COXE, Henry Hippisley (1748-95), of Ston Easton, Som.

Published in The History of Parliament: the House of Commons 1790-1820, ed. R. Thorne, 1986
Available from Boydell and Brewer



14 Sept. 1792 - 1 Aug. 1795

Family and Education

b. 28 June 1748, 3rd surv. s. of John Hippisley Coxe of Ston Easton by Mary, da. and coh. of Stephen Northleigh of Peamore, Devon; bro. of Richard Hippisley Coxe. m. (1) 26 May 1786, Sarah (d. 24 July 1787), da. of Reginald Pole of Stoke Damerel, Devon, s.p.; (2) 11 May 1790, Elizabeth Anne, da. of Thomas Horner of Mells Park, Som., s.p. suc. bro. Richard 1786.

Offices Held

Lt. Som. militia 1778, capt. 1782, maj. 1795.

Sheriff, Som. 1789-90.


There was no contest when Hippisley Coxe, like his late brother, came in for Somerset, but government was said to have ‘obstructed’ his election. The Marquess of Buckingham informed Pitt (4 Sept. 1792) that Coxe would ‘probably mark his sense of that obstruction by a steady opposition’, though he ‘would have sworn allegiance if he had been properly called upon. As matters now stand, he is tied to nothing except to oppose T. Paine.’1 He did not oppose administration at first, but in 1794-5 voted five times with opposition: against the transportation of the radicals Muir and Palmer, 26 Feb. 1794; against indemnifying the landing of allied troops, 14 Mar.; for Wilberforce’s peace amendment, 30 Dec., in the same sense on Grey’s motion, 26 Jan. 1795, and against the imperial loan, 5 Feb. On the penultimate occasion he said that ‘he had formerly given his support to ministers, on the ground that it would add to the vigour and success of their measures, but he thought that the motion made today was so candid and fair, that he should certainly vote for it’. No other speech can with any certainty be attributed to him. On 19 May 1795 he took a month’s leave of the House for the recovery of his health.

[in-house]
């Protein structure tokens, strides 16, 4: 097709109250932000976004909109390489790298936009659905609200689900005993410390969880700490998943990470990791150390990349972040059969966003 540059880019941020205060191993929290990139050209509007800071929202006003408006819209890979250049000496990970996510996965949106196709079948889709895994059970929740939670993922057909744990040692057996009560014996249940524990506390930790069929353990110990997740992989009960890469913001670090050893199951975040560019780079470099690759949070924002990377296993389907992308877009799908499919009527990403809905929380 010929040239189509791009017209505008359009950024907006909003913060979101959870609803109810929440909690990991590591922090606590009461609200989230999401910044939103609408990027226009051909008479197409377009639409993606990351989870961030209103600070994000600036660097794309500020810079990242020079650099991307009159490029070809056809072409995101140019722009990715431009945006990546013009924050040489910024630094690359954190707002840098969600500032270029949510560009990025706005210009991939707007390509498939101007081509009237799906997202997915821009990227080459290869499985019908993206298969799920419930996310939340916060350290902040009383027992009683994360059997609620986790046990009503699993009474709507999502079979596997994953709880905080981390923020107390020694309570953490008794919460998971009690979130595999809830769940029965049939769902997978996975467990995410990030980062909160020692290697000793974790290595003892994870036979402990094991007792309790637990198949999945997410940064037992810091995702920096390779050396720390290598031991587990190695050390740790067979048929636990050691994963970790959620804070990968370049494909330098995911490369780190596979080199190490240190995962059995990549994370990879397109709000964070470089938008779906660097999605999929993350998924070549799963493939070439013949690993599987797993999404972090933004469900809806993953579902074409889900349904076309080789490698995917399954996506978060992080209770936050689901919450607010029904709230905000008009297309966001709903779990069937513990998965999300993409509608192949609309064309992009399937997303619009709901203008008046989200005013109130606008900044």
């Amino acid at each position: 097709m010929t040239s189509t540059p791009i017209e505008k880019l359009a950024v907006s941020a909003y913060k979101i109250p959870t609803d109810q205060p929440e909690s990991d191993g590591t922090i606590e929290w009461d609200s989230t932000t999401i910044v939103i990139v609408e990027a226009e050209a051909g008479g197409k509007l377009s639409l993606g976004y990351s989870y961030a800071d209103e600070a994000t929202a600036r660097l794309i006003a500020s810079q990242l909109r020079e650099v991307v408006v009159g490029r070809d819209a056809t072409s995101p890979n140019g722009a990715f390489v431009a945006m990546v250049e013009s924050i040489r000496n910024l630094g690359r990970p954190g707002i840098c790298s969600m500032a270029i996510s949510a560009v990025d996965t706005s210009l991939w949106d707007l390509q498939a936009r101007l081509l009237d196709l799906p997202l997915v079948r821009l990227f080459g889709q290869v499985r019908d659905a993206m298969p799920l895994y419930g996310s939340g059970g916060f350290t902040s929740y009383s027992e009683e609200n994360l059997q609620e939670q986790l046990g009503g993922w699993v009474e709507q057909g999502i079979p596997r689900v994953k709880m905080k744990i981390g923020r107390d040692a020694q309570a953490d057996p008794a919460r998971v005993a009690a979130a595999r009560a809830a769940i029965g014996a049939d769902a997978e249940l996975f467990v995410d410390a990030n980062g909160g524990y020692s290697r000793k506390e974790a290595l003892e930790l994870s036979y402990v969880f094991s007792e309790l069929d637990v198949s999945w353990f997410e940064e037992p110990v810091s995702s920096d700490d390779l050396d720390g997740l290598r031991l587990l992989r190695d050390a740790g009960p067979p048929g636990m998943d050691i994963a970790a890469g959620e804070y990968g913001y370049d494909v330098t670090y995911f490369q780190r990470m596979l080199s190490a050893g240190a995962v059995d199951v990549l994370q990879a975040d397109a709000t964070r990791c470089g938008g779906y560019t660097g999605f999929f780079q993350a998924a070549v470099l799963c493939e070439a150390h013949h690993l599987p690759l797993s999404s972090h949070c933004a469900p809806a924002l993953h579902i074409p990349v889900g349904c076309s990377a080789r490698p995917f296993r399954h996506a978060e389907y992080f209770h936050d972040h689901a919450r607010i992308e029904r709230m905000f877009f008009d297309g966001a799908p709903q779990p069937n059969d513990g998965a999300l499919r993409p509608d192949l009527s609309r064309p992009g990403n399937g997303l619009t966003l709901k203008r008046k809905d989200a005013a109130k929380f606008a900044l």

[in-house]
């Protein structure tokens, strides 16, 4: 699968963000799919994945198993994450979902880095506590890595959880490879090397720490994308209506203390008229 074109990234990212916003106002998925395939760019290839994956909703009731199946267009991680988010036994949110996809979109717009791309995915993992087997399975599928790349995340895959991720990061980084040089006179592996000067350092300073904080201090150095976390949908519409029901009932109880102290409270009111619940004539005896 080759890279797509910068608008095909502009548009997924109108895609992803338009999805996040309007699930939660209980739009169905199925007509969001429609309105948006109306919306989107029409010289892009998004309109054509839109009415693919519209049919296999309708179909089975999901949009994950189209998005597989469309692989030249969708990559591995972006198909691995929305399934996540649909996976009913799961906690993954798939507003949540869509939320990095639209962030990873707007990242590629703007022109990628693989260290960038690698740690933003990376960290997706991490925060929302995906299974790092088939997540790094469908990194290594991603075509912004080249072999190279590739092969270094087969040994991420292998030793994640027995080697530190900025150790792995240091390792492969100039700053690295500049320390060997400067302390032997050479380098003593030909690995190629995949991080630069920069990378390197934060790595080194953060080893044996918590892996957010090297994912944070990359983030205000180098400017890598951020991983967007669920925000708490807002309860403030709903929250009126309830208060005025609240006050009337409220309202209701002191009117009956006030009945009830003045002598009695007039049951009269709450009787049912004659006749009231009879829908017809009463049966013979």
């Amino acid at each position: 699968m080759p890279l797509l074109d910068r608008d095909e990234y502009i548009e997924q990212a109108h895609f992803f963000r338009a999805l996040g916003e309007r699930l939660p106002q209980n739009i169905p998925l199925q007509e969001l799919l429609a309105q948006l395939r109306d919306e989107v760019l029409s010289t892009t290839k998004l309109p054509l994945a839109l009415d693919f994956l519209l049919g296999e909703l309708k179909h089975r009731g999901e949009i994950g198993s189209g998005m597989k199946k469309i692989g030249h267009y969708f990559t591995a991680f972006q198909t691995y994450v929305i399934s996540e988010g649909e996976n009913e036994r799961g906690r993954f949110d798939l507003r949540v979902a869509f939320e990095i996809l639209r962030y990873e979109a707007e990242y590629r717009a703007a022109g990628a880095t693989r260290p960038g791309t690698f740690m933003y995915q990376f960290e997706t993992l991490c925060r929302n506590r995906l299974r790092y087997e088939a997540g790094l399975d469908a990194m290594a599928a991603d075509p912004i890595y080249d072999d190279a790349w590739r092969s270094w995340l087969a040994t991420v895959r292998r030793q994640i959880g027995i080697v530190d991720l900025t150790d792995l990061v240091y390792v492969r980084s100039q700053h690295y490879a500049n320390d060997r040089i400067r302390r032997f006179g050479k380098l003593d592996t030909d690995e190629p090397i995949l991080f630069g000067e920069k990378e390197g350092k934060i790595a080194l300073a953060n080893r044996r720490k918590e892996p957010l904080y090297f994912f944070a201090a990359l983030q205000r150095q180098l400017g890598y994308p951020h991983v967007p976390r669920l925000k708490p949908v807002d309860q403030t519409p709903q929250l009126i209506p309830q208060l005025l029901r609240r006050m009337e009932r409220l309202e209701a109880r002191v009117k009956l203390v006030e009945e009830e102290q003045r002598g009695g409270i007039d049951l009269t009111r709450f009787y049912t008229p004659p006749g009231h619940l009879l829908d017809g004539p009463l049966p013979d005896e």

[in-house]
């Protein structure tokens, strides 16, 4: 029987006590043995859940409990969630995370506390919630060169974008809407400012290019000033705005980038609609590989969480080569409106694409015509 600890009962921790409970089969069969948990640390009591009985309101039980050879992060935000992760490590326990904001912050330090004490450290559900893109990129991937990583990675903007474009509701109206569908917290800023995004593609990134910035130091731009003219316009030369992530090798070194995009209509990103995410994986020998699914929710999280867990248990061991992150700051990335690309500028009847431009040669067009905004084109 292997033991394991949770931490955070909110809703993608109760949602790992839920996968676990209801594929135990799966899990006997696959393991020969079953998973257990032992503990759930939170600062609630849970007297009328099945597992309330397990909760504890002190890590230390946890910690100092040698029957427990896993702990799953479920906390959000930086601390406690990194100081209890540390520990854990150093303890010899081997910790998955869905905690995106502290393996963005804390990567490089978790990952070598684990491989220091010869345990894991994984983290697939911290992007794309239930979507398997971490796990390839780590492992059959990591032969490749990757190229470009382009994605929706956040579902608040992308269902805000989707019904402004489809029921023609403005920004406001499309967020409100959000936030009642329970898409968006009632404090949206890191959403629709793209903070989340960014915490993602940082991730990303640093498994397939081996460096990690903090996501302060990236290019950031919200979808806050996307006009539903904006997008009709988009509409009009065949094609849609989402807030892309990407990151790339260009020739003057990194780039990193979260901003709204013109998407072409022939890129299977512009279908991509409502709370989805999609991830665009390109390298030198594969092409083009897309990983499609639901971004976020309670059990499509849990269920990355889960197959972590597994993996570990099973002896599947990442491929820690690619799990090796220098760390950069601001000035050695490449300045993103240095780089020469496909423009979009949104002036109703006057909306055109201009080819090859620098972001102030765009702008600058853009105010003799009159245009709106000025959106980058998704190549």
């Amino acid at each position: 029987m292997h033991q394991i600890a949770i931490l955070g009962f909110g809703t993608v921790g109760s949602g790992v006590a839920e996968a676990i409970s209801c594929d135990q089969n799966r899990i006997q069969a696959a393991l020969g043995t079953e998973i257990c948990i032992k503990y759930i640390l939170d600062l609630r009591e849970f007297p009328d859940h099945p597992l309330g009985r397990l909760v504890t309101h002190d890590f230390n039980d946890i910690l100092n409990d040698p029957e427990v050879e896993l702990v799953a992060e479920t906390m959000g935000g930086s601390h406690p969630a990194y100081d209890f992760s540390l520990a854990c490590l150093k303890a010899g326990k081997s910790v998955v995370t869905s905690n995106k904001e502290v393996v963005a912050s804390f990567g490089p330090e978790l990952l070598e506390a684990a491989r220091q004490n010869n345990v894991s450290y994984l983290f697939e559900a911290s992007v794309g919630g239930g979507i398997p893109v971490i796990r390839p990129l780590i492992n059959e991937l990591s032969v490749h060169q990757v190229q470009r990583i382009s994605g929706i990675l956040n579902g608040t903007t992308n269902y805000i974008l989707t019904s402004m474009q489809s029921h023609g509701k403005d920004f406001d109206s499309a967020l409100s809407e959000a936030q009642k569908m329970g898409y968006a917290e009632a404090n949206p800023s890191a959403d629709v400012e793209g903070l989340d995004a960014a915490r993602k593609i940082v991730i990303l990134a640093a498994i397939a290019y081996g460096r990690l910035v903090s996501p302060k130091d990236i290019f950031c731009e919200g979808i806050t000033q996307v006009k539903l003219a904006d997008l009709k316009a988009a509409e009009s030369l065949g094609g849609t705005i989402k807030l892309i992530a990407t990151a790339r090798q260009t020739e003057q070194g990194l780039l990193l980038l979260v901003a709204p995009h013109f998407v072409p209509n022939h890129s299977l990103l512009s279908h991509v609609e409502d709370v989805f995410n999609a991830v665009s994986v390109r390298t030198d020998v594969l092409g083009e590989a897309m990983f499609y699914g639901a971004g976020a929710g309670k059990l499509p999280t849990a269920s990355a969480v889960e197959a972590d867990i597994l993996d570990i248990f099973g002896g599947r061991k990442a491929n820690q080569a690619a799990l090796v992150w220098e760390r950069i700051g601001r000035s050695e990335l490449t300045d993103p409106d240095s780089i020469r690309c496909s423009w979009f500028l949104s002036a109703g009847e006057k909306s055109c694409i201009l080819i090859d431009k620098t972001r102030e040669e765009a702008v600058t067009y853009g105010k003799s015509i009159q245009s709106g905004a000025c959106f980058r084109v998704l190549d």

He died without issue, 1 Aug. 1795, leaving his estate to his wife who was, it seems, ‘of masculine character, having at some time or other expressed a wish to be made a justice of the peace’, with remainder to his nephew Henry Hippisley. The widow facilitated the return of the estates to the family that originally owned them by marrying (Sir) John Coxe Hippisley*.2

Ref Volumes: 1790-1820

Author: Arthur Aspinall


  • 1. PRO 30/8/117, f. 51.
  • 2. Glenbervie Diaries, i. 182; PCC 111 Harris; A. Hippisley, Hippisley Fam. 119, 139.